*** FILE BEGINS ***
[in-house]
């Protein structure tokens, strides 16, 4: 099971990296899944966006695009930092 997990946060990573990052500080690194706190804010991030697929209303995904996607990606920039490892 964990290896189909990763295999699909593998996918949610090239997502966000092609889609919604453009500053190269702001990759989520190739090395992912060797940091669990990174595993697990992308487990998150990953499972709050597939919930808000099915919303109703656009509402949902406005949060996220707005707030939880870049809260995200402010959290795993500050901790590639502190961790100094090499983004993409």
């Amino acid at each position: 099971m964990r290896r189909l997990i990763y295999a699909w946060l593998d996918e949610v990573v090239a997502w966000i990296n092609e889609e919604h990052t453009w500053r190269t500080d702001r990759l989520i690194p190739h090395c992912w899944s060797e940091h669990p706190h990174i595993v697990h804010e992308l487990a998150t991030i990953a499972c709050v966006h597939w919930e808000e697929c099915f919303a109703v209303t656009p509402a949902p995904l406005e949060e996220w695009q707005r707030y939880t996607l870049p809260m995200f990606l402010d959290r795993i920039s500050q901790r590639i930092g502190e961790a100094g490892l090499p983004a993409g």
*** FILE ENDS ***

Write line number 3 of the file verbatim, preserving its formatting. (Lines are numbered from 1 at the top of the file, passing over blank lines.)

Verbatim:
């Amino acid at each position: 099971m964990r290896r189909l997990i990763y295999a699909w946060l593998d996918e949610v990573v090239a997502w966000i990296n092609e889609e919604h990052t453009w500053r190269t500080d702001r990759l989520i690194p190739h090395c992912w899944s060797e940091h669990p706190h990174i595993v697990h804010e992308l487990a998150t991030i990953a499972c709050v966006h597939w919930e808000e697929c099915f919303a109703v209303t656009p509402a949902p995904l406005e949060e996220w695009q707005r707030y939880t996607l870049p809260m995200f990606l402010d959290r795993i920039s500050q901790r590639i930092g502190e961790a100094g490892l090499p983004a993409g």